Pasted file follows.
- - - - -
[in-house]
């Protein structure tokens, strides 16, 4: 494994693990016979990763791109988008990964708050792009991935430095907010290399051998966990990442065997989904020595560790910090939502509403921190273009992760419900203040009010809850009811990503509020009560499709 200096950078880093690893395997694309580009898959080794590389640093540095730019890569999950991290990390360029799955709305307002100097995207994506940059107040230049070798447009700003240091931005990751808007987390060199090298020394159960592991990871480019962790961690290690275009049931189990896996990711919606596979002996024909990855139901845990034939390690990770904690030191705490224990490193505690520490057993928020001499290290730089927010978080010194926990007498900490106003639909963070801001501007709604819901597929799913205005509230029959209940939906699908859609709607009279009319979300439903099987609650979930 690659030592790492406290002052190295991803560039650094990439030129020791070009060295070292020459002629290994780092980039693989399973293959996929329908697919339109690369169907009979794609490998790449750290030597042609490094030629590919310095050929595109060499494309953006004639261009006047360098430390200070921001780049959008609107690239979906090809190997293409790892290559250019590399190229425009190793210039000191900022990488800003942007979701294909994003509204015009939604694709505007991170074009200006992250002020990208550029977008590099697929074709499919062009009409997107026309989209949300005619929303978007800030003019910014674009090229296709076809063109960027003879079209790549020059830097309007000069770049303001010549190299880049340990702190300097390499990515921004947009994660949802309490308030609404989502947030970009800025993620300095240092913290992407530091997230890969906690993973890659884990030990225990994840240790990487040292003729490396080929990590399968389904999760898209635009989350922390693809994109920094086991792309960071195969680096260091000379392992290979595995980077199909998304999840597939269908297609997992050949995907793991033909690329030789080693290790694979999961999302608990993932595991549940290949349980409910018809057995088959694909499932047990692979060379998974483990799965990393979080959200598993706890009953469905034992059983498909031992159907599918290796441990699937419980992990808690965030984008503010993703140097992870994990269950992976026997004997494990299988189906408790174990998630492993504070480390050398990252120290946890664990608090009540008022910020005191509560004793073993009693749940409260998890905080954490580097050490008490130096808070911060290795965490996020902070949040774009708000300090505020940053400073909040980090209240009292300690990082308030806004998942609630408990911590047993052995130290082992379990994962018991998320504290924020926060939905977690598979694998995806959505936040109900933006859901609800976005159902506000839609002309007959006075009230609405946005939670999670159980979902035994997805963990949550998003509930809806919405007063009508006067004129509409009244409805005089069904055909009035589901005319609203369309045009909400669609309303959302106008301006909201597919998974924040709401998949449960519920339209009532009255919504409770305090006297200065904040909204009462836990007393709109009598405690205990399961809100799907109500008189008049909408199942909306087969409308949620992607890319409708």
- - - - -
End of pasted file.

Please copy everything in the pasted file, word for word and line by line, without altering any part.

[in-house]
């Protein structure tokens, strides 16, 4: 494994693990016979990763791109988008990964708050792009991935430095907010290399051998966990990442065997989904020595560790910090939502509403921190273009992760419900203040009010809850009811990503509020009560499709 200096950078880093690893395997694309580009898959080794590389640093540095730019890569999950991290990390360029799955709305307002100097995207994506940059107040230049070798447009700003240091931005990751808007987390060199090298020394159960592991990871480019962790961690290690275009049931189990896996990711919606596979002996024909990855139901845990034939390690990770904690030191705490224990490193505690520490057993928020001499290290730089927010978080010194926990007498900490106003639909963070801001501007709604819901597929799913205005509230029959209940939906699908859609709607009279009319979300439903099987609650979930 690659030592790492406290002052190295991803560039650094990439030129020791070009060295070292020459002629290994780092980039693989399973293959996929329908697919339109690369169907009979794609490998790449750290030597042609490094030629590919310095050929595109060499494309953006004639261009006047360098430390200070921001780049959008609107690239979906090809190997293409790892290559250019590399190229425009190793210039000191900022990488800003942007979701294909994003509204015009939604694709505007991170074009200006992250002020990208550029977008590099697929074709499919062009009409997107026309989209949300005619929303978007800030003019910014674009090229296709076809063109960027003879079209790549020059830097309007000069770049303001010549190299880049340990702190300097390499990515921004947009994660949802309490308030609404989502947030970009800025993620300095240092913290992407530091997230890969906690993973890659884990030990225990994840240790990487040292003729490396080929990590399968389904999760898209635009989350922390693809994109920094086991792309960071195969680096260091000379392992290979595995980077199909998304999840597939269908297609997992050949995907793991033909690329030789080693290790694979999961999302608990993932595991549940290949349980409910018809057995088959694909499932047990692979060379998974483990799965990393979080959200598993706890009953469905034992059983498909031992159907599918290796441990699937419980992990808690965030984008503010993703140097992870994990269950992976026997004997494990299988189906408790174990998630492993504070480390050398990252120290946890664990608090009540008022910020005191509560004793073993009693749940409260998890905080954490580097050490008490130096808070911060290795965490996020902070949040774009708000300090505020940053400073909040980090209240009292300690990082308030806004998942609630408990911590047993052995130290082992379990994962018991998320504290924020926060939905977690598979694998995806959505936040109900933006859901609800976005159902506000839609002309007959006075009230609405946005939670999670159980979902035994997805963990949550998003509930809806919405007063009508006067004129509409009244409805005089069904055909009035589901005319609203369309045009909400669609309303959302106008301006909201597919998974924040709401998949449960519920339209009532009255919504409770305090006297200065904040909204009462836990007393709109009598405690205990399961809100799907109500008189008049909408199942909306087969409308949620992607890319409708």